Lonely Planet Writer

Kaleidoscopic new statues have appeared on Boston's waterfront

If you take a stroll down Seaport Boulevard in Boston, you might come across statues that look like what you’d see inside a kaleidoscope. They’re all part of the latest art installation that has come to make one of Boston’s trendiest neighbourhood even trendier.

“Domestic” is one of the sculptures that can now be found on Boston’s Seaport. Photo courtesy of Okuda San Miguel/Justkids

Air, Sea, Land is the largest to-date project of Okuda San Miguel, an artist originally from Santander, Spain. The installation was inspired by the Seaport’s location, right on Boston’s waterfront, where air, sea and land all coexist and it features seven vibrantly-coloured sculptures strategically placed along Seaport Boulevard. The statues create an art corridor of sorts, stretching from Sleeper Street to East Service Road.

The statues of the installation are all kaleidoscopic and vibrantly-coloured, like this one, titled “Light”. Photo courtesy of Okuda San Miguel/Justkids

“My mission is to transform these spaces in a way that further enhances the passerby’s experience,” says the artist himself in a statement. “I aim at creating vibrant places that are filled with colour and positivity. I want people to stop looking at the pavement and start looking up and around.”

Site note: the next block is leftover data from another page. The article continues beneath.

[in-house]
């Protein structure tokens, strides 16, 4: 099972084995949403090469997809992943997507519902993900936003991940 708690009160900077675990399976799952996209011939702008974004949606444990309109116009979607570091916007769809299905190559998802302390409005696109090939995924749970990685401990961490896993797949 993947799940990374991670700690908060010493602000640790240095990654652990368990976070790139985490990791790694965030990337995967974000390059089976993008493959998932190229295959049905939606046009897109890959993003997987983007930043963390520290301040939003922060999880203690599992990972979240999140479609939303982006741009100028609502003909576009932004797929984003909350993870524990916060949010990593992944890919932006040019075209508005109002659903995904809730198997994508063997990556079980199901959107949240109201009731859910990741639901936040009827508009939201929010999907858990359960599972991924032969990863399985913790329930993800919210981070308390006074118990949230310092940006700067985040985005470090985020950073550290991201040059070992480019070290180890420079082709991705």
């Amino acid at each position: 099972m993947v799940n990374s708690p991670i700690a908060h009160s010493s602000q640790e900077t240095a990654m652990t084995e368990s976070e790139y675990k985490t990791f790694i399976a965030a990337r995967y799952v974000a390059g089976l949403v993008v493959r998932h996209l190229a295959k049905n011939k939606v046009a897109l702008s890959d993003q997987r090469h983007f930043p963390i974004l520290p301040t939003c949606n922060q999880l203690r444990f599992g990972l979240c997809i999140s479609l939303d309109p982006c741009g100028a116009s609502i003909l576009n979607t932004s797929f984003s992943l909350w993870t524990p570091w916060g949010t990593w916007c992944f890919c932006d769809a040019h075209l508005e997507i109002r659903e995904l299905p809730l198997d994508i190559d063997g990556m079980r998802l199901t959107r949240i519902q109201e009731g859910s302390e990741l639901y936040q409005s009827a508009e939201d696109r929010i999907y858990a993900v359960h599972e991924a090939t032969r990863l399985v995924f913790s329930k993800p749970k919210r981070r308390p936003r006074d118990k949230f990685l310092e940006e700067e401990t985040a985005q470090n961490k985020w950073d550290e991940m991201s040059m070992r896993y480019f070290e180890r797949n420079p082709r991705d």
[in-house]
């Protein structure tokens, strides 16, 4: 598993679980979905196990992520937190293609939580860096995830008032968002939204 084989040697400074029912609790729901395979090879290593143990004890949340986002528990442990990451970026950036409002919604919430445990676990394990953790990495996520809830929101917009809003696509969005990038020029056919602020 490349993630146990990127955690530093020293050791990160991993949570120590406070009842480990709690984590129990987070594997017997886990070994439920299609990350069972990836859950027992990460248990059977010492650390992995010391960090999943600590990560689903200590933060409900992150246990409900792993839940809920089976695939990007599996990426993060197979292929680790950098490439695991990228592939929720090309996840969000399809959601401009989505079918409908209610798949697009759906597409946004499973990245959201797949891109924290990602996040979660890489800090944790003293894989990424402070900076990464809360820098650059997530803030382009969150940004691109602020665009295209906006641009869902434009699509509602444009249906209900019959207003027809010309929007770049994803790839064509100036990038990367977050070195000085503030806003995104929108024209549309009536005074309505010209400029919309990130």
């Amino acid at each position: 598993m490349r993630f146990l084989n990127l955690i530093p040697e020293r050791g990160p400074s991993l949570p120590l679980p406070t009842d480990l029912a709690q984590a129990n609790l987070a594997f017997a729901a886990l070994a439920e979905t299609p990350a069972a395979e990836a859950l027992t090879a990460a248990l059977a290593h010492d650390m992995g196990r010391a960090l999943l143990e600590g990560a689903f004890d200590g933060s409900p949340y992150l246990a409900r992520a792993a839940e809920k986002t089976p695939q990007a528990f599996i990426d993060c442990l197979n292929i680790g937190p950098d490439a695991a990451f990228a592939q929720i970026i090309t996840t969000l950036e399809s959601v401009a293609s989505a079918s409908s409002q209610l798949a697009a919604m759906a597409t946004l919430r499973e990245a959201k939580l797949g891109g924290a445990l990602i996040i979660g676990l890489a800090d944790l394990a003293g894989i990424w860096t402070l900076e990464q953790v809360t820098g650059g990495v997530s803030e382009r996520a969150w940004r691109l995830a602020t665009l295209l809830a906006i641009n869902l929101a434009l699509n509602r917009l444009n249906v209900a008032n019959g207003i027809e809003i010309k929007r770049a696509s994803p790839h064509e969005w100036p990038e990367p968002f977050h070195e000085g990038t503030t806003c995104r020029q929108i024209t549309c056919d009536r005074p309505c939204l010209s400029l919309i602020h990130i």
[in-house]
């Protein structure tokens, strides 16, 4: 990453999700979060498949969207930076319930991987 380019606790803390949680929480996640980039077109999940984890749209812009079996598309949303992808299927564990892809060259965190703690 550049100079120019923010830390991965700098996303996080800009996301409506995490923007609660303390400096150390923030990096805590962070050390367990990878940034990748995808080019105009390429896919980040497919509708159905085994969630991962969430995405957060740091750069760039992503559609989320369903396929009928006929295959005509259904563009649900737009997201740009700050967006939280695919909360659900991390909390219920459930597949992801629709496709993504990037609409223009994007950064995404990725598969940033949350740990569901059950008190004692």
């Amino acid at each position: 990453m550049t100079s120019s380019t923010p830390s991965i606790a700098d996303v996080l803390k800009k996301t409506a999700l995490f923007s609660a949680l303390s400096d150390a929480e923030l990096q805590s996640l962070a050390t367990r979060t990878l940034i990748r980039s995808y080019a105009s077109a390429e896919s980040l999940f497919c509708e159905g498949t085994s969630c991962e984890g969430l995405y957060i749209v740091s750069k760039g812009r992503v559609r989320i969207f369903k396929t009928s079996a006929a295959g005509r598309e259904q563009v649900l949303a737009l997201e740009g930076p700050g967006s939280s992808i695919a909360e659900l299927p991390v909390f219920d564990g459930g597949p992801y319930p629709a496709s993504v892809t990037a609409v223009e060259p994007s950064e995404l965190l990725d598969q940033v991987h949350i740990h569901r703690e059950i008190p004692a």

Okuda’s works, like this one, titled “Wild”, recreate a mythological world where animals and humans interact. Photo courtesy of Okuda San Miguel/Justkids

People are sure to look up at the statues, which range from 8 to 12 feet in height (from 2.5m to almost 4m) and explore some of Okuda’s favourite themes – the concept of life and coexistence, and the mythological edge where the animal kingdom encounters the human world.

The artist poses with one of his works, titled “Wave”. Photo courtesy of Okuda San Miguel/Justkids

The project was created in partnership with creative house Justkids and property developer WS Development in an effort to unite and anchor the Seaport neighbourhood visually, as Justkids explains in a statement. And if you don’t have time to swing by Massachusetts, fear not – you can still see the sculptures of Air, Sea, Land through a mobile tour available online.

You can see this statue, titled “Co-Existence”, and all the others of the installation online as well as in person. Photo courtesy of Okuda San Miguel/Justkids

If you’d like to know more about the Boston Seaport neighbourhood, you can check its official website here.